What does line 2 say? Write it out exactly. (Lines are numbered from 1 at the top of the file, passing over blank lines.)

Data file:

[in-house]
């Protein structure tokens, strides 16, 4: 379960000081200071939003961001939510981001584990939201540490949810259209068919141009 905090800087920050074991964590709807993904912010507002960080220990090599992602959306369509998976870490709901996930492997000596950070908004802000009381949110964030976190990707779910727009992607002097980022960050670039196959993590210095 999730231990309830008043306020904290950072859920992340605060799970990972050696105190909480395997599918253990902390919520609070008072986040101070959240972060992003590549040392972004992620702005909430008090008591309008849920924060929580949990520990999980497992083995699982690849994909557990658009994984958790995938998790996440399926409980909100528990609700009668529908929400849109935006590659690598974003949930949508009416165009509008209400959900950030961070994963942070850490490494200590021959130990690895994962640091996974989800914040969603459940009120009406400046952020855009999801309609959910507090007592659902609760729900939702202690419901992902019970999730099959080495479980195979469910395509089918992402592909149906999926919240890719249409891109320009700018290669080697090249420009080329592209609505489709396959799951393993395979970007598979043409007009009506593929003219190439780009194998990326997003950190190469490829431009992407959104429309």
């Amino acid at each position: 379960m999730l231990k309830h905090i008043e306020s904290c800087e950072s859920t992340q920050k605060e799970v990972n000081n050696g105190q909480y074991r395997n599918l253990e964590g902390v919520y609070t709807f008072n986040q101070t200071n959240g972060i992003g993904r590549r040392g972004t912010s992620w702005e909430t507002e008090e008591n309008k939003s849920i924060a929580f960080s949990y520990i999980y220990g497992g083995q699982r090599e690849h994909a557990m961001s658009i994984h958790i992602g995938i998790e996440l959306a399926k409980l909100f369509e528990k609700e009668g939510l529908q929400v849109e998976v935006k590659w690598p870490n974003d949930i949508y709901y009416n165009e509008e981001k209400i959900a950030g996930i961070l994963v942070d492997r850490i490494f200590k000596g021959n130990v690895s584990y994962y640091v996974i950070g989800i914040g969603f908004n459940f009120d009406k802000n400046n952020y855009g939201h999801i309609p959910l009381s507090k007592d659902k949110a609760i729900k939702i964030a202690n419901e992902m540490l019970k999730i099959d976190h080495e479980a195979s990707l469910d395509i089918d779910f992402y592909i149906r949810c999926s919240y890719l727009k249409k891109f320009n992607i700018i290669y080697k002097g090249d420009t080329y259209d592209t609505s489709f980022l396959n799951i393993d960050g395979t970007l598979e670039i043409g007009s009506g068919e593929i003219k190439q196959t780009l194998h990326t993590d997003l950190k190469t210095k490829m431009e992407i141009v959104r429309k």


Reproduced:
């Protein structure tokens, strides 16, 4: 379960000081200071939003961001939510981001584990939201540490949810259209068919141009 905090800087920050074991964590709807993904912010507002960080220990090599992602959306369509998976870490709901996930492997000596950070908004802000009381949110964030976190990707779910727009992607002097980022960050670039196959993590210095 999730231990309830008043306020904290950072859920992340605060799970990972050696105190909480395997599918253990902390919520609070008072986040101070959240972060992003590549040392972004992620702005909430008090008591309008849920924060929580949990520990999980497992083995699982690849994909557990658009994984958790995938998790996440399926409980909100528990609700009668529908929400849109935006590659690598974003949930949508009416165009509008209400959900950030961070994963942070850490490494200590021959130990690895994962640091996974989800914040969603459940009120009406400046952020855009999801309609959910507090007592659902609760729900939702202690419901992902019970999730099959080495479980195979469910395509089918992402592909149906999926919240890719249409891109320009700018290669080697090249420009080329592209609505489709396959799951393993395979970007598979043409007009009506593929003219190439780009194998990326997003950190190469490829431009992407959104429309």